Spanish dictator Francisco Franco ruled Spain for 36 years after he led a successful fascist coup that overthrew the elected socialist government in 1939. The civil war that Franco started killed at least 150,000 Spaniards, and many more disappeared after the fighting ended when Franco’s regime persecuted political enemies and groups the government considered undesirable.
This history has become increasingly relevant in Spain over the past few years as prime minister Pedro Sánchez announced his plan to remove Franco’s remains from their mausoleum to a more discrete family crypt. Franco’s mausoleum is located in the Valley of the Fallen, a battlefield of the civil war, which according to NBC News is also the resting place of about 40,000 soldiers from both sides of the civil war.
Since the death of Franco in 1975, the Spanish left has claimed that the mausoleum glorifies a brutal dictator and has demanded the removal of the body. In 2007 the governing Spanish Socialist Workers’ Party (PSOE) passed the Historical Memory Law, which formally condemned the Franco regime, recognized the victims of Franco’s regime and aids victims of Franco’s government and the civil war as well as their descendants. Most importantly the law banned the glorification of Franco on public land; this clause laid the legal groundwork for the government to exhume Franco.
All of Spain’s major conservative parties condemned the move as a politically motivated stunt that will reopen the wounds of the past before the Nov. 10 election. The right also claimed that this action was an act of revenge from the PSOE which was the very party that Franco overthrew in 1939. The International Business Times reports that Santiago Abascal, leader of the Vox party, the first far-right party seated in Parliament since Spain’s transition to democracy, stated: “the aim [of the move] is to rewrite history, the aim is to delegitimize the monarchy and the aim is to topple (King) Felipe VI.”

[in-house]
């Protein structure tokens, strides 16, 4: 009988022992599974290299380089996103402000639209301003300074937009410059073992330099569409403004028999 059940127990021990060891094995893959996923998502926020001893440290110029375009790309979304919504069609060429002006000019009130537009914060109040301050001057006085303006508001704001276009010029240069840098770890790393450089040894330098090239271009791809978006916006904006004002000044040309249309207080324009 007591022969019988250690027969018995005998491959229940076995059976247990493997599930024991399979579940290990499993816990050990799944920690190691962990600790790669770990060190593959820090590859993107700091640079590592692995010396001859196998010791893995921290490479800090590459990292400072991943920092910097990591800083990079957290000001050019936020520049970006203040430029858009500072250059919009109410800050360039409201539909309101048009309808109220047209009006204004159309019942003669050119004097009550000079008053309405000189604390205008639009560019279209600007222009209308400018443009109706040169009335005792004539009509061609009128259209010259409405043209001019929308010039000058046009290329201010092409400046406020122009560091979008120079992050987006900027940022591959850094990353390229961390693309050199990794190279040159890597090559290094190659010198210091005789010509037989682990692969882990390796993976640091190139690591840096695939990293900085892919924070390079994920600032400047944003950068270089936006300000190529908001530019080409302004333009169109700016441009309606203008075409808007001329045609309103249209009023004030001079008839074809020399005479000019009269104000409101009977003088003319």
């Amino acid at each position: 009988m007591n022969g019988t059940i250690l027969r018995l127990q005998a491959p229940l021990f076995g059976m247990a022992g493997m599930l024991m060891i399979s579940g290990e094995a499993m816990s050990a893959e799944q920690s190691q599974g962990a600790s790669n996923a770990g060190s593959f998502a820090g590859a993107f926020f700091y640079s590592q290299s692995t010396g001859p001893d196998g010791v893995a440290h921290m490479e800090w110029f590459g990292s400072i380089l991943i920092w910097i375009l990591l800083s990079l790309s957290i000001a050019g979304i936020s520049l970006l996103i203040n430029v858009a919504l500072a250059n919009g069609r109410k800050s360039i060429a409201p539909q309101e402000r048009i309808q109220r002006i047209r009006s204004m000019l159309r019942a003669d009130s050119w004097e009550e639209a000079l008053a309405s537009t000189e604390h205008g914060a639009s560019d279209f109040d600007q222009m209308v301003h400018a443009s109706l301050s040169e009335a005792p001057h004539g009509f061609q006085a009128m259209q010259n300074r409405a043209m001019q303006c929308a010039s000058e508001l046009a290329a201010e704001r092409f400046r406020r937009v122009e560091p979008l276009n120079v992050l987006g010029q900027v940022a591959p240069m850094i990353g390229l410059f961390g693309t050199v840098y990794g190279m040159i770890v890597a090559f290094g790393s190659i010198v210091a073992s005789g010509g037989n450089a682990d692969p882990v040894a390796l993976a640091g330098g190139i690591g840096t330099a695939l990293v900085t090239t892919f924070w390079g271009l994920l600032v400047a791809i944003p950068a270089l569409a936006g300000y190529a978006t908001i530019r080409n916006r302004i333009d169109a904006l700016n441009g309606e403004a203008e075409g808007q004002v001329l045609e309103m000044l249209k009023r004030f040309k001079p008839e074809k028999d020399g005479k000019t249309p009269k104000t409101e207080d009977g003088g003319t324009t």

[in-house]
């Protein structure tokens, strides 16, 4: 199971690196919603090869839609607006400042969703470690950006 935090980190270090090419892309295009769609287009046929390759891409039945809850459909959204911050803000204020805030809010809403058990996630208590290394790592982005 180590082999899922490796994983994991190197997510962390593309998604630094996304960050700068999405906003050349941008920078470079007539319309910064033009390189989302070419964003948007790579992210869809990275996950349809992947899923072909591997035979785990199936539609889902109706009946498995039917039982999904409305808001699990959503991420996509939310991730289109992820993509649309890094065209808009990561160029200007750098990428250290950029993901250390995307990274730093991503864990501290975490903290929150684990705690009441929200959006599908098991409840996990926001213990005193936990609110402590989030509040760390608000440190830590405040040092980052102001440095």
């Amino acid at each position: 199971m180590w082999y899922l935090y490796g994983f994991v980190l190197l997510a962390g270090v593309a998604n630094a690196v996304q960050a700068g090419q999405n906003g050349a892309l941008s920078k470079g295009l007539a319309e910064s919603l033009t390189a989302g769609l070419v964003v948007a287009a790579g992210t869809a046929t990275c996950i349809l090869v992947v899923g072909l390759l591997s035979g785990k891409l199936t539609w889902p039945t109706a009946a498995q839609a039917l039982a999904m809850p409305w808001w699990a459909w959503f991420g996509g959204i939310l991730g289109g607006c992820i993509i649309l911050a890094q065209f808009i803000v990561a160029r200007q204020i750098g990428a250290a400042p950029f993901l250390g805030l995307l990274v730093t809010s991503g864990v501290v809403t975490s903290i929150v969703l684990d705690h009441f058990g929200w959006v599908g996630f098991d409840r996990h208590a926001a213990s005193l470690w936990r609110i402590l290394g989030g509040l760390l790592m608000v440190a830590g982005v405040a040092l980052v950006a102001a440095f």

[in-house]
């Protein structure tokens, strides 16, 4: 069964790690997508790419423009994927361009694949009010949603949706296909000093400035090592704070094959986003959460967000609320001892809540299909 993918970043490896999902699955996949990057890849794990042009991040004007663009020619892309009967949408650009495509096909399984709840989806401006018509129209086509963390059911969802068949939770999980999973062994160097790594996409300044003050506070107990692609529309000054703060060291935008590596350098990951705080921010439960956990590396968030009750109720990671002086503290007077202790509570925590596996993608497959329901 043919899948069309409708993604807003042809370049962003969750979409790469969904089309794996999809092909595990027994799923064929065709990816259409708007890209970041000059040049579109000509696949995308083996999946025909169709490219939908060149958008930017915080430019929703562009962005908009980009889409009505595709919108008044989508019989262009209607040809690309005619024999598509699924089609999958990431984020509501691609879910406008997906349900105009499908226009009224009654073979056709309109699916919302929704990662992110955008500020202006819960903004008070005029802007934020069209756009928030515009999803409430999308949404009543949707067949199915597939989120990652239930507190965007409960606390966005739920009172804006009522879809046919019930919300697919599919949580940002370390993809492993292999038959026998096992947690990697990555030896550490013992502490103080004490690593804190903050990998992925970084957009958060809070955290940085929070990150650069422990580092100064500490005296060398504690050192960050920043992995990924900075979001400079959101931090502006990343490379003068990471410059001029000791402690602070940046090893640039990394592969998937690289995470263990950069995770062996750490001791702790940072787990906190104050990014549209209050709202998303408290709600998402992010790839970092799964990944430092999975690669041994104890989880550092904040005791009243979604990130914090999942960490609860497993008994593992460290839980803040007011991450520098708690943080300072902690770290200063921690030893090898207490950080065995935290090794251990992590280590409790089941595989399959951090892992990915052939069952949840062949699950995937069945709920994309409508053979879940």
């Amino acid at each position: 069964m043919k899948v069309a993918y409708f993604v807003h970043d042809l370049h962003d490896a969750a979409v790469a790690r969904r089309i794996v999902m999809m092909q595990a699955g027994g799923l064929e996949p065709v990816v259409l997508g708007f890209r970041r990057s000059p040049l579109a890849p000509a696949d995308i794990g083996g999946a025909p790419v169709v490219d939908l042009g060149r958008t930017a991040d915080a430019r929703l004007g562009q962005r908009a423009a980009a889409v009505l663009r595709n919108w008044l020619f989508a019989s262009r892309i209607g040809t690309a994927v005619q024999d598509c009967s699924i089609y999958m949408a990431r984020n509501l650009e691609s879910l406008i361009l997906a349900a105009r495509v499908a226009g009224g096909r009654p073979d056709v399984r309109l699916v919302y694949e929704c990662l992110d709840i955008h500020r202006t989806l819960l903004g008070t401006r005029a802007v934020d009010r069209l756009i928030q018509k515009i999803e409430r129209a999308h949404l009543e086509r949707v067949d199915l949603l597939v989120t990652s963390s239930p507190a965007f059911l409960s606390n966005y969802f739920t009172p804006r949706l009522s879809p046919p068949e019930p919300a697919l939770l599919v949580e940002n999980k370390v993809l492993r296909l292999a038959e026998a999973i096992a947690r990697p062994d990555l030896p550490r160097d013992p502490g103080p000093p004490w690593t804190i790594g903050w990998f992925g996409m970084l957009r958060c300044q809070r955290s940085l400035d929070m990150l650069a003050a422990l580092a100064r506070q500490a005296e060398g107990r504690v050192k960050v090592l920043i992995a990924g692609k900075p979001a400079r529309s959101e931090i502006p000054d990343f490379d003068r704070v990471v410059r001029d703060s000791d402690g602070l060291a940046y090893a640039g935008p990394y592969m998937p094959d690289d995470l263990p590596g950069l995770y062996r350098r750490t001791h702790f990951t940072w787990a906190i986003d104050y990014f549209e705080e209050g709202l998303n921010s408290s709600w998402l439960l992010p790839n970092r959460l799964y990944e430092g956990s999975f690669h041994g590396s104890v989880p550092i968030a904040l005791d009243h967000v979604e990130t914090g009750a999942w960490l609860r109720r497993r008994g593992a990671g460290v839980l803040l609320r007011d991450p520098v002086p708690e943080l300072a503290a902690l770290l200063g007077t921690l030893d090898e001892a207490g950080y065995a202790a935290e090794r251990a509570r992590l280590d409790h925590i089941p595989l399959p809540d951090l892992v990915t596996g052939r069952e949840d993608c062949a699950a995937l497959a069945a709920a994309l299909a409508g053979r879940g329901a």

Because of political objections and a legal battle with Franco’s family members, the anticipated move could only take place after the Spanish Supreme Court unanimously ruled that the exhumation is constitutional. On the day of Franco’s removal, Sánchez tweeted that “The Spain of today is a complete opposite of the one the Franco regime represented, “and went on to state that the Valley of the Fallen will now be a memorial to the “victims of intolerance.”
Despite the recent controversy, debates about historical remembrance are not isolated to Spain. Dr. Adams, professor of History at St. Mary’s College of Maryland, mentioned that monuments are built in a specific historical context, which influences how we should interpret the symbols. Adams related the exhumation in Spain to debates about Confederate monuments in the United States saying: “the Confederate monuments were not built in the direct aftermath of the Civil War, but instead in the twenties and during the Civil Rights movement to uphold white supremacy.” Adams stated that likewise Franco’s tomb was built to glorify a dictator.
More broadly, Adams related that when analyzing a monument it is important to understand what about this figure is the structure celebrating. Do the current inhabitants want that structure to represent them and is it becoming a rallying point for extremists? If so, she states that it is reasonable that as times change, our relation to monuments will change too, and if the living want divisive symbols removed or modified to reflect a current understanding of history that is fine. Adams reflected that resistance to certain symbols makes history political. “Confederate monuments and the tomb were built at times of repression with an apparent consensus, and recent objections are the effect of oppressed peoples speaking up.”